Managing Multiple Databases in a Single Rails Application

What? Why?

It may sound crazy at first, since most of the Rails applications we tend to work with connect to just one database. But, it actually isn't that unusual to have a single app communicate with more than one database. Consider the following use cases:

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  • You have a legacy system connecting to a legacy database. You spin up a shiny new Rails 5 app and incorporate all the new hotness, but still need to query and incorporate data from your legacy system. Enter...the second database.

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  • Your enterprise system relies on a workhorse of a database with hundreds of thousands of intergalactic prisoners I mean records. Certain queries that your end-user makes are extremely slow and negatively impact user experience. You decide to create a data warehouse––a brand new DB in which you aggregate and index data from various database tables in your original database in order to increase query times. Your brand new single-purpose data warehouse app needs to be able to connect to and grab records from the original DB in order to populate them in your shiny new warehouse db.

Now that we see it is not at all unusual to design a Rails application that can manage connections to multiple databases, let's take a look at how we can implement such a design in an efficient manner.

How?

As a first-time multiple database user, my basic understanding of how Rails + Active Record manages the interactions with a single database went something like this:

  • Rails gives us a database.yml file where we write some mysterious configurations.
  • Active Record does the things (technical term) and magically connects the app to a database.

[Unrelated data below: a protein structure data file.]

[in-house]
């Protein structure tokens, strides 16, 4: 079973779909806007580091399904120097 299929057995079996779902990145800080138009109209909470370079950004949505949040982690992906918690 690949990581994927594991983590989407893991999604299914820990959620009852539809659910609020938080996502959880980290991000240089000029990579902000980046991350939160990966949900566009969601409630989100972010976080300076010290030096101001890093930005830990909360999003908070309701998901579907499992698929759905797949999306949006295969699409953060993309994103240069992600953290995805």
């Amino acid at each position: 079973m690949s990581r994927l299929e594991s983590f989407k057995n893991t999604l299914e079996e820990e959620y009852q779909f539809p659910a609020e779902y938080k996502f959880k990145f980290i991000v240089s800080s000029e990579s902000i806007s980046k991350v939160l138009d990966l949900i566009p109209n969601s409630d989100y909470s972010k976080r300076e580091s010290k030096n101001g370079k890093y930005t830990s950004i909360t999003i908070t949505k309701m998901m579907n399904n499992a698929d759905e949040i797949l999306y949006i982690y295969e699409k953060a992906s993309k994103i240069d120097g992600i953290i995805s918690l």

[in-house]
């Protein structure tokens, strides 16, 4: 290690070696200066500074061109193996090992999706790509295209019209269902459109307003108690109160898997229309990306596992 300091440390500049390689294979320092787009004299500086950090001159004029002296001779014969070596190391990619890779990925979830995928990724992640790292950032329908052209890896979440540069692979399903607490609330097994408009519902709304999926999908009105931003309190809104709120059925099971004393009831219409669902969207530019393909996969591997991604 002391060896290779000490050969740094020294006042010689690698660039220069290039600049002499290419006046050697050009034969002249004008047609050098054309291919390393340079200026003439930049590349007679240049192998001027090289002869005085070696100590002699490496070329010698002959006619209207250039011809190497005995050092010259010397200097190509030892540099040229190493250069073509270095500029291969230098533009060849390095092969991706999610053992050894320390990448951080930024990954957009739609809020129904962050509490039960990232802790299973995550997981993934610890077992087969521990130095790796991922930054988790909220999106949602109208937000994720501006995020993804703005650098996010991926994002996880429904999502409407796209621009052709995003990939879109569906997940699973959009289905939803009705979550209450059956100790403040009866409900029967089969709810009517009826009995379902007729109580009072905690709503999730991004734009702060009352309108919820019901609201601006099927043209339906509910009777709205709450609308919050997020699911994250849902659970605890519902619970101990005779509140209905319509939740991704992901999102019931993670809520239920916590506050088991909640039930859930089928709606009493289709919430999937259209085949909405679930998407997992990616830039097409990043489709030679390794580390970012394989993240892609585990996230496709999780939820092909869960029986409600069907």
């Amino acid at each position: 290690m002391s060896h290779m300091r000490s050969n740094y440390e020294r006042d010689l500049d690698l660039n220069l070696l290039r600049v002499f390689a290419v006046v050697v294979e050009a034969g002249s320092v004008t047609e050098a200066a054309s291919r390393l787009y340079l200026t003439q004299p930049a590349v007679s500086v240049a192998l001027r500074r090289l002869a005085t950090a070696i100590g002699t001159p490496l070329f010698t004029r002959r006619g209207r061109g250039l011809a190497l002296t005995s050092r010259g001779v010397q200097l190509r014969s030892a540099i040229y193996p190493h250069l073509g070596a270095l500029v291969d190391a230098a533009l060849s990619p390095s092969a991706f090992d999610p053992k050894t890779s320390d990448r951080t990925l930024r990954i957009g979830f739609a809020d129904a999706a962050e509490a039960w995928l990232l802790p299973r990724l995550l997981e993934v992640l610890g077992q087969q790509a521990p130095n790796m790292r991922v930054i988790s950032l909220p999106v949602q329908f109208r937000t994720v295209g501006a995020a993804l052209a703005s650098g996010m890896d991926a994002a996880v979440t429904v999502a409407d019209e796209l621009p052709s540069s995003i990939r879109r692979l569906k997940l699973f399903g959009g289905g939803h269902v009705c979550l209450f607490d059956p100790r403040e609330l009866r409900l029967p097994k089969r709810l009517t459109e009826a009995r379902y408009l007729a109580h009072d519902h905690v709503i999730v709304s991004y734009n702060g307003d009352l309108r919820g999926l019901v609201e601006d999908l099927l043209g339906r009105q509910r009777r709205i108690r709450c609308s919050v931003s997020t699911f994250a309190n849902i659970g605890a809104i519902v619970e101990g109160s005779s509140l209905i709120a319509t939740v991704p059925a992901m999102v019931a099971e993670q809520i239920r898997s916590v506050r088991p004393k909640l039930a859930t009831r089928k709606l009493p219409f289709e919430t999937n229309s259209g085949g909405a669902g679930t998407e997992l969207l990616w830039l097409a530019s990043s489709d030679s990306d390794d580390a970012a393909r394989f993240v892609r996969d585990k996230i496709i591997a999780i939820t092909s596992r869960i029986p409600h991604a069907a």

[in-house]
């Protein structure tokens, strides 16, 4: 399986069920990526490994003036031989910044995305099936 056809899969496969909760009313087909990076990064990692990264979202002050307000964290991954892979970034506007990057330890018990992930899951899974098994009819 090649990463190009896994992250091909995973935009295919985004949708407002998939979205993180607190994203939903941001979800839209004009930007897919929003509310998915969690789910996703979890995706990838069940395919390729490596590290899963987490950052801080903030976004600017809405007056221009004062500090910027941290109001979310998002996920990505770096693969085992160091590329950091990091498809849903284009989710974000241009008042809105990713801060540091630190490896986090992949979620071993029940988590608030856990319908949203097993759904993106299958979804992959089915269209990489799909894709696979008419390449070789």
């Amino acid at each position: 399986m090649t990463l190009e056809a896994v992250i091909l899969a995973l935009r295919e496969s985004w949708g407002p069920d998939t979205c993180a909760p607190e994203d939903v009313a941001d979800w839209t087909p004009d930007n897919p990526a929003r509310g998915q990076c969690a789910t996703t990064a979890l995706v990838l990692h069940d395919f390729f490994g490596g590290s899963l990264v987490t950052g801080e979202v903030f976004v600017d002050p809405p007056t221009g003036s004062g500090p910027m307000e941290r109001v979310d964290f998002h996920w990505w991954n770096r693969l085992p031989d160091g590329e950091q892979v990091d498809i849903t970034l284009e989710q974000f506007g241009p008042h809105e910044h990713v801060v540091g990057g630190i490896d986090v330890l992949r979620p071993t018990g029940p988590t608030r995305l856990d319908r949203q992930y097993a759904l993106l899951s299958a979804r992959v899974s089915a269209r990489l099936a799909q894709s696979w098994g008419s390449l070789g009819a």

• Active Record maps each of my ActiveRecord::Base inherited models to a database table.
  • More magic ensues.

As you can see from the number of times I just used the word "magic", Rails and Active Record abstract away a lot of the work of managing database connections. In order to configure our app to connect to more than one database, we're going to have to dive a little deeper.

Let's get started!

Domain Model

Let's say we're helping Rick Sanchez build an app to catalogue his many inventions. Our inventory app catalogues inventions in an inventions table. Some inventions, however, deal with inter-dimensional travel and can't be stored in our regular database--they are stored in the 4th dimension. These inventions need to be stored in their very own database all the way over in the 4th dimension.

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Our domain model is pretty simple. We have an Invention model and a InterdimensionalInvention model. The Invention model will correspond to an
inventions table in the main database for our application, and the InterdimensionalInvention model will correspond to a interdimensional_inventions table in our fourth dimension database.